Joined at a Labor Day press event by workers from Missouri, Ohio, New Hampshire and Minnesota, Trumka pledged to amplify the voices of working families in a public debate dominated by partisanship and goals defined by Tea Party Republicans and their corporate backers. Without a voice in the political process, he said, working men and women and their core concerns — notably, creating an economy that works for everyone — are more easily ignored.
“The AFL-CIO is responding aggressively, with innovative tactics to build a movement for the next generation that speaks to and for all working people — around jobs, politics and the workplace,” he said.
“Working people have a powerful voice when they band together,” he continued. “And now more than ever, working people need to have their voices heard politically. Only together can we reinvigorate our democracy.”
The event focused on the seriousness of the jobs crisis and its impact on all working people. Leann Bosquez, a jobless Minnesotan and Working America member, said “I feel that employers are looking more for college education than a proven track record. I’m either overqualified or undereducated. It’s hard on the self-esteem. In my career life, I’ve always been ambitious. I’ve always jumped in with both feet and worked with a team to get things going. It’s clear – more must be done to create jobs.”
In addressing the need for solutions to the jobs crisis, Trumka said, “This is the time for boldness. This is the moment that working people will judge President Obama: Will he propose policies that fundamentally move us away economic extremism? Will he propose solutions that are on the scale necessary to address the jobs crisis?”
The AFL-CIO has developed a 6-point jobs plan to address the current jobs crisis:
- Rebuilding America’s schools, roads, ports, airways, and energy systems.
- Reviving U.S. manufacturing and stop exporting good jobs overseas.
- Putting people to work doing work that needs to be done.
- Helping state and local governments avoid more layoffs and cutbacks of public services.
- Helping fill the massive shortfall of consumer demand by extending unemployment benefits and keeping homeowners in their homes.
- Reforming Wall Street so that it helps Main Street create jobs.
Secretary-Treasurer Liz Shuler detailed the impact of the jobs crisis on young people. “Without more investment in job creation, young people will suffer in the future as a result of stunted opportunities in the present,” Shuler said. “But the next generation is not just going to sit back while their opportunities are frittered away by the current generation of corporate elites. Young people are making a difference all across the globe—from Egypt to Wisconsin.”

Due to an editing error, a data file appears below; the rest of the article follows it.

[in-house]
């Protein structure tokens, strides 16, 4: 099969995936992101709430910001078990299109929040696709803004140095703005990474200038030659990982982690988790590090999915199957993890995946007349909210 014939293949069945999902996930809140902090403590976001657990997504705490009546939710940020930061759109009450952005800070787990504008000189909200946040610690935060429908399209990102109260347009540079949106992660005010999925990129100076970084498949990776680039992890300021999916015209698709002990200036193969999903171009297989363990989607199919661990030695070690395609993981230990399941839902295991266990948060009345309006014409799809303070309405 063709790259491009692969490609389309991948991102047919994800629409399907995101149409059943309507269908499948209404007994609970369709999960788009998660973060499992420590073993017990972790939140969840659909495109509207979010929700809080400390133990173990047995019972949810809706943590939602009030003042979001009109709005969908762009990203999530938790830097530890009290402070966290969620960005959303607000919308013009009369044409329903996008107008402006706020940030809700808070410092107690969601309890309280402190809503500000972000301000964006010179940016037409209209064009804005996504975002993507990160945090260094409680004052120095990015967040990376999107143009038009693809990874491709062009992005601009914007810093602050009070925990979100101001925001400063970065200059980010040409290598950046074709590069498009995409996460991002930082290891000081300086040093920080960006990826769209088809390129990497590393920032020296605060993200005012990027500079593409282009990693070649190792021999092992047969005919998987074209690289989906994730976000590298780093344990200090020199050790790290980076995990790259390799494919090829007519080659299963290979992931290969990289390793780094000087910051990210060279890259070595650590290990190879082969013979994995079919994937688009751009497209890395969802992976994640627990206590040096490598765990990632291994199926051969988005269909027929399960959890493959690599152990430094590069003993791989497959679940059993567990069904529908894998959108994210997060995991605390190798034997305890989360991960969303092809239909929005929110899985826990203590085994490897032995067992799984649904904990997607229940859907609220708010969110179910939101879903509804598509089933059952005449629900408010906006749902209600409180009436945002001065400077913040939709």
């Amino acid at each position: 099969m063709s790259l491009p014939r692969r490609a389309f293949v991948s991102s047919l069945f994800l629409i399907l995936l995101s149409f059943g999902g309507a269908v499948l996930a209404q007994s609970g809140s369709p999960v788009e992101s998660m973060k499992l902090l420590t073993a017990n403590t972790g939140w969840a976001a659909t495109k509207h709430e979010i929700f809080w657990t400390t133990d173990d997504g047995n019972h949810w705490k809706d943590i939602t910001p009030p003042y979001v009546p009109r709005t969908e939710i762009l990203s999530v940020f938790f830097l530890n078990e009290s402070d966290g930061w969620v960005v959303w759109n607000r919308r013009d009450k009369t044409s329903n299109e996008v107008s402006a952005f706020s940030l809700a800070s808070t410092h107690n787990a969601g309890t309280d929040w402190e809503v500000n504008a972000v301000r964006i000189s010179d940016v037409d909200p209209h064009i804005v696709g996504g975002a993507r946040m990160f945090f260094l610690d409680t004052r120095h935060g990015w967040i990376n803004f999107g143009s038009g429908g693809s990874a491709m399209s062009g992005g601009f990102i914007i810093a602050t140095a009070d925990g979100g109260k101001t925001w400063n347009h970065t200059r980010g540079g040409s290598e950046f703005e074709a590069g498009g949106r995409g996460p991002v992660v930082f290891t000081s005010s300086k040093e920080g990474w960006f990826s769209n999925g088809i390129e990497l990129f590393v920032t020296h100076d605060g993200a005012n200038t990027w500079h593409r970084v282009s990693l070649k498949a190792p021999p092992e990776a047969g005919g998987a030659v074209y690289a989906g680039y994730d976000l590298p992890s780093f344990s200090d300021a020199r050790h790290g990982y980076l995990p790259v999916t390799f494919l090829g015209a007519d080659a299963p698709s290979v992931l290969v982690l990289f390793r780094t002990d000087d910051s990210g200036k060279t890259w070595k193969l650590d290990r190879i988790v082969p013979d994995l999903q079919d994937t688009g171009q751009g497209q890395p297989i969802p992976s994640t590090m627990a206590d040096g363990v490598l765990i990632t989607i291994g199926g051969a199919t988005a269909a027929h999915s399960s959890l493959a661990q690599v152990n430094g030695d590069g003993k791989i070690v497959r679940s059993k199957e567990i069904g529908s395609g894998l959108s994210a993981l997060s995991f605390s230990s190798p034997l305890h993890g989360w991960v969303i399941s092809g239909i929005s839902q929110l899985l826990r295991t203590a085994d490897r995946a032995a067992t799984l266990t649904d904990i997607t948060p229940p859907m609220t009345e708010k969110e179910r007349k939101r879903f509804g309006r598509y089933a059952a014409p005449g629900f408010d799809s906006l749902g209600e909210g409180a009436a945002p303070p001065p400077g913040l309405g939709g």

Several of the workers responded to recent attacks on public employees and other working people. BJ Simmons-Talley, a bus driver and AFSCME member from Ohio, said, “I love my job. I love working with kids. I’ve been watching Gov. Kasich. He’s attacking teachers, police, fire fighters, service workers. All the people who give back to their communities. We don’t want to be rich – we just want to be able to retire, to have health care, to feed our family, to clothe our kids, to send them to school – and to make sure they have jobs when they come out of school.”
Steve Soule, an IBEW member and technician from New Hampshire, said, ““I voted for New Hampshire Republicans – it’s a pretty independent and small government state. But I’ve been involved with fighting against the right to work in New Hampshire. They’re wrong about it.” Soule continued, “Being in a union has allowed me to have a family and a job with security and benefits. I’ve been a union member all my life. I have the ability to sit down with my employer in a professional manner and negotiate – without a union that doesn’t happen. It’s a good thing for me and a good thing for my community.”
Executive Vice-President Arlene Holt Baker addressed new voter suppression initiatives from over-reaching state legislatures and governors. “It is shocking to see a largely unnoticed push to create a voting population more reminiscent of the 1950s. This year, state legislators in 34 states – nearly all Republicans aided by their millionaire backers – introduced voter ID laws under the guise of preventing voter fraud,” said Holt Baker. “The AFL-CIO is committed to working with our partners in the civil rights and the voting rights community to fight these partisan attempts to disenfranchise a particular segment of our voting age population with their solution to a problem that doesn’t exist.”
Dawn Jennewein, a CWA member from Missouri, has been active in holding politicians accountable and calling for job-creating solutions. She said, “A lot of these politicians are okay with attacking working people because it doesn’t hurt their bottom line. But that’s why I speak out and attend rallies – because if we don’t fight for our future, our kids and our grandkids, then they won’t have anything. We have to fight for them and for future generations. The retirees before us fought for what we have today.”